See also:

Since the May ad hoc meeting, cooler heads have had a chance to prevail. On June 4 the Tacoma Arts Commission met to consider whether or not to officially deaccession the totem pole from the city’s public art collection. Such a move would have been the first step in removing the pole from its current location and sending it to a museum or laying it down on the ground to be claimed by the elements.

Either way, the totem pole would cease to be a living part of the ongoing life of the city. The Arts Commission, however, recommended that the totem pole be kept as part of the city’s public art and that it should be protected and restored. The recommendation was accepted at the Commission’s June 10 meeting. A June 12 meeting of the Tacoma Landmarks Commission directed the city to come up with a plan to restore the totem pole and to keep it in place in Fireman’s Park. Crisis averted.

comments [1]

Jun. 19, 2013 at 8:10am

Former WSHM Director David Nicandri Comes to Peace With the Removal of the Chihuly Bridge Fence

In the last 8 years, there have been some epic battles by City of Destiny activists seeking a more walkable livable city.

Perhaps none have reached such a frenzy as the battle to open up the fence that was blocking pedestrians direct access to the Bridge of Glass.  The controversy escalated when the WSHM proposed building a brick wall in front of the bridge blocking off the view of the bridge and water as well with a brick "donor wall."

At one time, the WSHM director David Nicandri resisted the pressure of an untold number of politicians, artists, reporters, and the entire blogosphere. At one point Exit 133, for the first time in it's history, decided to turn off it's comments due to the volume of citizen outrage from a well.  Julie Anderson, formally a Tacoma City Council member wrote a scathing opinion piece against the proposed wall. It often looked as it were Nicandri against the entire Tacoma community.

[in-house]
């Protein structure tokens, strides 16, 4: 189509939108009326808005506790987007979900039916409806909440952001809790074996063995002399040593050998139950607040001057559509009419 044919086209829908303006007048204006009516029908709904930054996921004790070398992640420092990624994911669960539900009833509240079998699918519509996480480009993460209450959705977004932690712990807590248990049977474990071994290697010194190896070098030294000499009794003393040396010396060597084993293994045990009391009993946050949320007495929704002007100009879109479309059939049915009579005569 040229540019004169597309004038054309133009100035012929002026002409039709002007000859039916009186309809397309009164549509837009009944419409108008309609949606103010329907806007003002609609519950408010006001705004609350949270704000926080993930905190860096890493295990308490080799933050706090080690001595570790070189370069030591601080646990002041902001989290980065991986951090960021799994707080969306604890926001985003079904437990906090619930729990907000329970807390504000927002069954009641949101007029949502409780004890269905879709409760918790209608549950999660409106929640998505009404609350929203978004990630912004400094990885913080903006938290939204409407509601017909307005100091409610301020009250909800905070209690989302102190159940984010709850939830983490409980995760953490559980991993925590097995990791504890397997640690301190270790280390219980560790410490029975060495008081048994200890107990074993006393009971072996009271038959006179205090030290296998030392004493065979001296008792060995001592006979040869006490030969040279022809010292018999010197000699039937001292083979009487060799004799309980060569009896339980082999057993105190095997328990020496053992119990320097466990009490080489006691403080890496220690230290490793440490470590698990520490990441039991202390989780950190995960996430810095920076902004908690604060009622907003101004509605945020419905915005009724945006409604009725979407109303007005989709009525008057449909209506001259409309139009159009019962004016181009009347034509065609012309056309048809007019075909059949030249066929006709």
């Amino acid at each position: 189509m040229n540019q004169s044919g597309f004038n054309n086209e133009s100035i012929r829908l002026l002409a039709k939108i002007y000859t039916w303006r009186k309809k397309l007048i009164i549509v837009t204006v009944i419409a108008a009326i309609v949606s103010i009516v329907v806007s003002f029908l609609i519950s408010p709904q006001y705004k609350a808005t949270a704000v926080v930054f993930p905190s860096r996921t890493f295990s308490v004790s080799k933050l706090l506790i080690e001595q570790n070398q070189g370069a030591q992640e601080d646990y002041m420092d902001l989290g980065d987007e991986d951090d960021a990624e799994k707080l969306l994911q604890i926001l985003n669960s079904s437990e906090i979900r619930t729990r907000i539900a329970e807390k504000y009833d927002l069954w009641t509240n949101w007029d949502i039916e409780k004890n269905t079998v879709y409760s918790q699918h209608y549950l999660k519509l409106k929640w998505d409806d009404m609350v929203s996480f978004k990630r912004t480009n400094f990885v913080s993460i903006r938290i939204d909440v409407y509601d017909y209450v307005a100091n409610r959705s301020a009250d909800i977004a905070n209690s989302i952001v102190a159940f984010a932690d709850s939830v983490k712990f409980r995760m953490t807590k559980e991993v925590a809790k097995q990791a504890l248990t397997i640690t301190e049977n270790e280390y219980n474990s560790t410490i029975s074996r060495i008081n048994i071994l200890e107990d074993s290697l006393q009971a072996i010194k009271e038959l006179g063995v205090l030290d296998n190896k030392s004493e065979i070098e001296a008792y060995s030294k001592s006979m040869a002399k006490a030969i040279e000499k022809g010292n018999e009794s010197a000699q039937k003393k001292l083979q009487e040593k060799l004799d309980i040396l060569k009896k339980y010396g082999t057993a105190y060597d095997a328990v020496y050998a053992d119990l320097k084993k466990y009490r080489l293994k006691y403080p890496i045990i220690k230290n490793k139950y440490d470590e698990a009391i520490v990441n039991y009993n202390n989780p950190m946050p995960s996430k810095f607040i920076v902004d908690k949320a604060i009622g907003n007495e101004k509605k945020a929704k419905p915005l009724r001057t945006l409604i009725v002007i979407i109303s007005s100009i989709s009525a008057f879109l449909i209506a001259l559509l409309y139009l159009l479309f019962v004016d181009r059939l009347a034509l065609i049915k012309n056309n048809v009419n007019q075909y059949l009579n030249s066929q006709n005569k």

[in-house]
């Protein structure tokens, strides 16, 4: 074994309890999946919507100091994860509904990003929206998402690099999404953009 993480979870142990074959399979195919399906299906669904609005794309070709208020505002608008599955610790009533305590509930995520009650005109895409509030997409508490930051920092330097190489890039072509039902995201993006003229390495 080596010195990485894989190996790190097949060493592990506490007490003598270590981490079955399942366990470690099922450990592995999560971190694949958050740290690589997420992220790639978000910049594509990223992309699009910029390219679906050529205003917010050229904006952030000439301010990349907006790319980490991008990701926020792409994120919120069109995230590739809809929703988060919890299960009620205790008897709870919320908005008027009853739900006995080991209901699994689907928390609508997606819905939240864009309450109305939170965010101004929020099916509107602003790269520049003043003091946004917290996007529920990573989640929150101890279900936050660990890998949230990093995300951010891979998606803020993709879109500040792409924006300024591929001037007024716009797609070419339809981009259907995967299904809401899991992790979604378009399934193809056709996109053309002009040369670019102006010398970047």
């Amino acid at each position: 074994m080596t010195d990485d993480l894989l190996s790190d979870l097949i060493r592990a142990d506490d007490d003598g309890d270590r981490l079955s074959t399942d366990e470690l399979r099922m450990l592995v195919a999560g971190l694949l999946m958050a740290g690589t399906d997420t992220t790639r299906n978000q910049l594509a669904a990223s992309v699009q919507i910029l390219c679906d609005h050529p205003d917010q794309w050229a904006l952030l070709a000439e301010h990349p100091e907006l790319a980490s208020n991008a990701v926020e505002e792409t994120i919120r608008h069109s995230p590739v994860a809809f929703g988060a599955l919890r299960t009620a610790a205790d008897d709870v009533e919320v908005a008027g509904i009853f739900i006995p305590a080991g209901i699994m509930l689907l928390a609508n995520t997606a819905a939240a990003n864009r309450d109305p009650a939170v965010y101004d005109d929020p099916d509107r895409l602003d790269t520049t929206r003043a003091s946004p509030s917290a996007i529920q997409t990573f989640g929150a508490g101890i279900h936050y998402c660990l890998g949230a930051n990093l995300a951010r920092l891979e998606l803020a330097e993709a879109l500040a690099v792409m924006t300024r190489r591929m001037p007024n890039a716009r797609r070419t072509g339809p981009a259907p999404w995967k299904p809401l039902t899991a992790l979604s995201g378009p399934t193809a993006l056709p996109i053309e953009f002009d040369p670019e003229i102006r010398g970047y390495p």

When Nicandri left the WSHM, the wall was soon removed and pedestrians were able to walk for the first time directly from Pacific Avenue to the Bridge of Glass.  An important urban and pedestrian victory had been won. Hundreds of Tacomans in all walks of life deserve the credit.

Since leaving, Nicandri has redeemed himself in two significant ways in many people's eyes.

First, he was instrumental in saving the WSHM from being closed by the Washington State Legislature while bizarrely proposing to build another museum in Olympia.

Second, Nicandri played a significant role in (likely) saving the Fireman's Park Totem pole from being left to "rot in the woods" somewhere through his commentary in the Tribune.

Below is a picture Nicandri asked me to take in front of the Bridge of Glass with the fence now open. Godspeed in all of your new adventures David!


Current condition:

Full circle: former Washington State History Museum director David Nicandri in front of the now open and "freed" Chihuly Bridge of Glass.


When the wall was up:

Morgan Alexander with his petition "Free the Chihuly Bridge" at iconic Blackwater Cafe.